Full Title: The Majesty and Mortality of created Gods Illustrated and Improved. A Funeral Discourse, Delivered at North-Haven, December 29, 1799. On the Death of George Washington; who died December 14, 1799. By Benjamin Trumbull. New Haven: Printed by Read & Morse, 1800.
The MAJESTY and MORTALITY of created GODS.
THAT portion of Scripture which shall lead our meditations, while we most sensibly participate in the general sorrow of our afflicted country, and pay our mournful tribute of respect to the departed Hero and Father of the American States, is written in the
LXXXII PSALM, 6 AND 7th verses.
I have said, Ye are Gods: and all of you are children of the Most High. But ye shall die like men, and fall like one of the princes.
HOWEVER bright the sun may rise, however useful and cheering he may be in his meridian course, yet, at the appointed hour, he will most certainly set. His cheering light and genial influence will be withdrawn. In like manner men of the greatest eminence, the most distinguished by genius, by mental improvement, by exalted stations and public usefulness, to whatever degree they have illuminated, gladdened and benefited the several ages and nations in which they have flourished, after a short and precarious day, have set in the midnight gloom of death. Their usefulness has soon terminated, and they lie in the dark regions of the dead. Short is the whole term from the morning of life to the sad evening of death. The author of our nature has made our days as an hand breadth and our age as nothing before him. The term of public life and usefulness is still much shorter. How soon is the arm, which, with manly vigor swayed the sceptre, wielded the sword of justice and of war, enervated with years? How soon does the strongest memory fail and the greatest mental powers decline with age? Nay, how often are men of the most distinguished characters arrested by the hand of death, before the approach of old age? In the glory of life, in the midst of usefulness they vanish, like the vapor, and appear no more. They die suddenly, die in every period of life and usefulness, and by all the diseases, casualities and misfortunes by which other men die. They exhibit to thw world the most melancholy and striking evidence, That every man at his best state is altogether vanity.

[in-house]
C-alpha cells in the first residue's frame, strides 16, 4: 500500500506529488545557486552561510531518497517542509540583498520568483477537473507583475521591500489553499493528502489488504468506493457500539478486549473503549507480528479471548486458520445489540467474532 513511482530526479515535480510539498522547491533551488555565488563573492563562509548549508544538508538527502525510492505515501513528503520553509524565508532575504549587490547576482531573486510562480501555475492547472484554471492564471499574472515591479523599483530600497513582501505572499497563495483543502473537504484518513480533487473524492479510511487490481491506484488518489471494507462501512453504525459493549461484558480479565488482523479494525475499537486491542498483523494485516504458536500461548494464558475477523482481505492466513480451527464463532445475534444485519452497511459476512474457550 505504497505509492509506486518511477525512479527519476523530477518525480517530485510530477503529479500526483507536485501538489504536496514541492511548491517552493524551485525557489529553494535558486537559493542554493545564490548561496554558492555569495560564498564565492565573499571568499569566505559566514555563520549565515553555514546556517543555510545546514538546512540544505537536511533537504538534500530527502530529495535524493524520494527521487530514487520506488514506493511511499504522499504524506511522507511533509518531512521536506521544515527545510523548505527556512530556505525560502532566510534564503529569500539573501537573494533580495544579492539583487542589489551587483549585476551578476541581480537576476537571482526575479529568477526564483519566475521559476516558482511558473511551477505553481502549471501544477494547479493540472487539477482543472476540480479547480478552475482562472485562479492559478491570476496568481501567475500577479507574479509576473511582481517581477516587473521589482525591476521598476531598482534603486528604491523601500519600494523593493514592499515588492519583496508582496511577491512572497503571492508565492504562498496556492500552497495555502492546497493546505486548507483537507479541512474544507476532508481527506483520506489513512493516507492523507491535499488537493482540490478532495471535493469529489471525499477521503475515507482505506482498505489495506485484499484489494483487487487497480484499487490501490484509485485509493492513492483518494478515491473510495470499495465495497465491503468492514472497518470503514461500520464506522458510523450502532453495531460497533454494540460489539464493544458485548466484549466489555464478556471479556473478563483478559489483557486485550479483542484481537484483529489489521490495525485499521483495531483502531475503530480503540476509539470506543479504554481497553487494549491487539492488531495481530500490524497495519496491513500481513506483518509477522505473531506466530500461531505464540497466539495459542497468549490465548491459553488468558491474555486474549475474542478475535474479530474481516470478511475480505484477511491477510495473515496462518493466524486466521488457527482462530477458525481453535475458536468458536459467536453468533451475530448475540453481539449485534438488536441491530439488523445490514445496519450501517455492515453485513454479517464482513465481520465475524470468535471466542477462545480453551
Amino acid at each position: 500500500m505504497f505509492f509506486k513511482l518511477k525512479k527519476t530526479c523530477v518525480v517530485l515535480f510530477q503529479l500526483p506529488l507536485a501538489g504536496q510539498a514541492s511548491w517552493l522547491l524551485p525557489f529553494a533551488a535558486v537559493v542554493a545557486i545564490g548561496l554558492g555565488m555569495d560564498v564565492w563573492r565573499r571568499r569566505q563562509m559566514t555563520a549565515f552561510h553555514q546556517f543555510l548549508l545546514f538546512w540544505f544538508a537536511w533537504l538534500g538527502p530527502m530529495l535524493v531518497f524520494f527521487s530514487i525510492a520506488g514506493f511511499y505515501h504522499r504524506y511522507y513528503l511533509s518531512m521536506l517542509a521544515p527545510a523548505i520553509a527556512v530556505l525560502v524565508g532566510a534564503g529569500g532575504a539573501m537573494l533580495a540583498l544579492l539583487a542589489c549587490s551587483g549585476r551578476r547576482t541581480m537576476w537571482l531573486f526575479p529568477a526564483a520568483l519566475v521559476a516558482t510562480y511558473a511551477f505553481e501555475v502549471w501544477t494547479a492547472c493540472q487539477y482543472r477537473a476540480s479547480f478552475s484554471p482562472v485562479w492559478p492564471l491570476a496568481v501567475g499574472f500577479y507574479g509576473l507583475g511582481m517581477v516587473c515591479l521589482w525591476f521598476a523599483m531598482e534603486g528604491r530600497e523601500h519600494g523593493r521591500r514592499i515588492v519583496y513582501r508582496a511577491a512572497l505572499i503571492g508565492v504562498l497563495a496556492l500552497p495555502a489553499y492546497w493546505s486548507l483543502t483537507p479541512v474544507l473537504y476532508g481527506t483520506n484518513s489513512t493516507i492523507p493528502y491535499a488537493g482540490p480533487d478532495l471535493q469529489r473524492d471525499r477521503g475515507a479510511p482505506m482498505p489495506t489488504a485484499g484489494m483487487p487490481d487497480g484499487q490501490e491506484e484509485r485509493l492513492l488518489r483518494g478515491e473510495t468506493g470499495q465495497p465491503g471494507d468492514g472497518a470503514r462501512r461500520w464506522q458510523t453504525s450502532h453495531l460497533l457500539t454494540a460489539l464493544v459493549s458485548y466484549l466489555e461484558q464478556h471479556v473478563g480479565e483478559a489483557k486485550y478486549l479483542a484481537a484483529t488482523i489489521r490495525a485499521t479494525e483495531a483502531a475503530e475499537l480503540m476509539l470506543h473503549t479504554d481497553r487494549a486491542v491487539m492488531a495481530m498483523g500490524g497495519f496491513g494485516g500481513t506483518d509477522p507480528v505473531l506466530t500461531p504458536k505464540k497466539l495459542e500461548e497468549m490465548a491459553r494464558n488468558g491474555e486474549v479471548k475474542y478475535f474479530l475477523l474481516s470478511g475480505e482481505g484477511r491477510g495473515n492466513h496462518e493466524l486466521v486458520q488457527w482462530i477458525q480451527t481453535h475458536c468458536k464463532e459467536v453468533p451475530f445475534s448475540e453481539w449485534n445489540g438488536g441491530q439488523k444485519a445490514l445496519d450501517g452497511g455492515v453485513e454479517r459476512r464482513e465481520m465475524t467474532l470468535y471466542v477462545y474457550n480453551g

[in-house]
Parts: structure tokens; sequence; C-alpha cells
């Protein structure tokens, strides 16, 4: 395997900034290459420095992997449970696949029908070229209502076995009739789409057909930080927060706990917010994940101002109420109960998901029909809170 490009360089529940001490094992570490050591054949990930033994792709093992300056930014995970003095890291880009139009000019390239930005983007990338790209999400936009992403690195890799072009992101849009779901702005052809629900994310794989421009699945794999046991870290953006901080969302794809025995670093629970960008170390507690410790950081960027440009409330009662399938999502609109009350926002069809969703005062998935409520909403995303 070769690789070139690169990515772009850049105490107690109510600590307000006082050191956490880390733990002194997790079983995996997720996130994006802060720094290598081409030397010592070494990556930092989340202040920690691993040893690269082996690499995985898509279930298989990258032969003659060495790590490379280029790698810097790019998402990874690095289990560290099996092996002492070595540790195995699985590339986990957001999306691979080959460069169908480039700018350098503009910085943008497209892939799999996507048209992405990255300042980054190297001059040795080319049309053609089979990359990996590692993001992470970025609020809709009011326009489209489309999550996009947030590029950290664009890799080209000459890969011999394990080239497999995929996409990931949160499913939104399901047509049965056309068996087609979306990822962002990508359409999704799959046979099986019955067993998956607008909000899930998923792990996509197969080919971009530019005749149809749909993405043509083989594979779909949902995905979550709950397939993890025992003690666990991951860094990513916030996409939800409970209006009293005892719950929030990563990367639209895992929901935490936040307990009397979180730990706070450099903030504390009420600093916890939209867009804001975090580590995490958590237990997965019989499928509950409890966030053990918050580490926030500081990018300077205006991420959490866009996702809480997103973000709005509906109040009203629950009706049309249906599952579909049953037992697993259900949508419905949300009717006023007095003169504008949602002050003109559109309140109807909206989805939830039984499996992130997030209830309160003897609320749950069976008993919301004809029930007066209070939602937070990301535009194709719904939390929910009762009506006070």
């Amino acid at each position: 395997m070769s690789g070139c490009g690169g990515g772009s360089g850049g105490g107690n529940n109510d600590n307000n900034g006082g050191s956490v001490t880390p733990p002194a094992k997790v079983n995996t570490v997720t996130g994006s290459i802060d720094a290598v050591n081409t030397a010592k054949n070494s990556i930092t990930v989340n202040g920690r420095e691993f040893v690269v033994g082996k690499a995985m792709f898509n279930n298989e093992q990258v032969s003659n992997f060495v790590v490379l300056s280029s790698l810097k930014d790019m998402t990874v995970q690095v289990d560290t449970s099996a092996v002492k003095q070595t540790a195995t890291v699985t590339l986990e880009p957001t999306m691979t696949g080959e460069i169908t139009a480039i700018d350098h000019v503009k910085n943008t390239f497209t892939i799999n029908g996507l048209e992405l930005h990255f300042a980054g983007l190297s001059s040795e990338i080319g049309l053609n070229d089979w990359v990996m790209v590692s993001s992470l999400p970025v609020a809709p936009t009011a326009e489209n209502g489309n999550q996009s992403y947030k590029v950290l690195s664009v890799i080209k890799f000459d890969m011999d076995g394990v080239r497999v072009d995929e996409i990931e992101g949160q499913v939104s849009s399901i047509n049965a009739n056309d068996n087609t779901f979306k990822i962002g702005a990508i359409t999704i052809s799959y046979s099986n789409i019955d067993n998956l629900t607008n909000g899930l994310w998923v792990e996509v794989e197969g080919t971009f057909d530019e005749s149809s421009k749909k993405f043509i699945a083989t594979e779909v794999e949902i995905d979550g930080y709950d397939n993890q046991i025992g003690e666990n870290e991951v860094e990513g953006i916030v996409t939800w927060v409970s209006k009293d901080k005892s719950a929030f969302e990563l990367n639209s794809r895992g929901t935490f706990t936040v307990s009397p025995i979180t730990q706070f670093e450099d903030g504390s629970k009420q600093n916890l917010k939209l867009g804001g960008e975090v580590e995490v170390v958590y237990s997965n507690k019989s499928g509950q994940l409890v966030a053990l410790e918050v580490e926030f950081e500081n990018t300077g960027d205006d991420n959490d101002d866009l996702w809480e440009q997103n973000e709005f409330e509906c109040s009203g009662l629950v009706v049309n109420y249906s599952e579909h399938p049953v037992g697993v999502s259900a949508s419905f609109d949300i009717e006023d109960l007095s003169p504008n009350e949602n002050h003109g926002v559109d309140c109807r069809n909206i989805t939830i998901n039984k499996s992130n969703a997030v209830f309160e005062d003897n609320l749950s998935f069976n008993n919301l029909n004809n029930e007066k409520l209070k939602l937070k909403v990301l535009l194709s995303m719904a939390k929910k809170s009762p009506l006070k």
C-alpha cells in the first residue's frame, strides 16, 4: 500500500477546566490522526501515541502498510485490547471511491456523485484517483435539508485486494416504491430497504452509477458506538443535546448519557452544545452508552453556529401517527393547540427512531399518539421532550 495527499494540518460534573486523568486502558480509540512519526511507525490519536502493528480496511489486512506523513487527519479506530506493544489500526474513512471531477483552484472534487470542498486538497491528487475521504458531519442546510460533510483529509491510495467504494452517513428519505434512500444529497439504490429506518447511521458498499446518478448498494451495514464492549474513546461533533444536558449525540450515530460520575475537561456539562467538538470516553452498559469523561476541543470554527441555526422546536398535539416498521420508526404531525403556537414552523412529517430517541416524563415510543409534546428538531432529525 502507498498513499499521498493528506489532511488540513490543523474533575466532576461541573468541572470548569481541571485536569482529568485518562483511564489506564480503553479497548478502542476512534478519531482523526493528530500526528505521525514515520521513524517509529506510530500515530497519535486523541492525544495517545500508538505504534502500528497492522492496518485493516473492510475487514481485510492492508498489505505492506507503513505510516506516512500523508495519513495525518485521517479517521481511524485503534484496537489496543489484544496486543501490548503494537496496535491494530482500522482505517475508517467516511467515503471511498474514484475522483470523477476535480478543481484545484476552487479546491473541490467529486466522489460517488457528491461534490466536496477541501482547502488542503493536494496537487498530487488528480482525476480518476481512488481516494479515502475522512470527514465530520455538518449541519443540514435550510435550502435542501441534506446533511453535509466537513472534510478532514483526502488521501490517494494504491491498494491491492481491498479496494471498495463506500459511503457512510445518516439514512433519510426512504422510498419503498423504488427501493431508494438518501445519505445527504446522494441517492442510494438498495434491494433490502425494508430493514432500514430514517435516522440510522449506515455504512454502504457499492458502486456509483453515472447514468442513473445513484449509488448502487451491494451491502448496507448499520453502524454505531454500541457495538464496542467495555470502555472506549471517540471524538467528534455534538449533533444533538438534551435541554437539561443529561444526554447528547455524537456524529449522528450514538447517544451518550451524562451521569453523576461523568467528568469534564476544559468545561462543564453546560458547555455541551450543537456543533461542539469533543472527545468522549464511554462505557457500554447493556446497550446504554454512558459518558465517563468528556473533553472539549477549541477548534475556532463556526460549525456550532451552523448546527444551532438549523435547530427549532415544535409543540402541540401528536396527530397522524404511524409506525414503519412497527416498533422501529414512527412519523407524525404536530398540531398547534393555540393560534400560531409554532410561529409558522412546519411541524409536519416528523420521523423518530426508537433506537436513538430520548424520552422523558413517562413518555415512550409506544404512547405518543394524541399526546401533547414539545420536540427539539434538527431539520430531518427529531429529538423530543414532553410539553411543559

Of this it is the design of the text to admonish all men, and especially all the great and honorable among them: That notwithstanding the importance and elevation of their character they are mortal. The text indeed concedes, that some men are highly exalted above others. Magistrates are called by the awful name of Gods, and all of them children of the MOST HIGH, on the account of their office; the authority with which they are invested, the work to which they are appointed, and the majesty which GOD hath put upon them. But to check human vanity, make them better men, and more extensively useful, he who maketh them Gods, affirms also, That they shall die like men. His words not only assert their mortality, but imply the great importance and utility of their knowledge of it, and of their frequently and seriously contemplating upon it, and on their responsibility to a tribunal higher than their own. . . .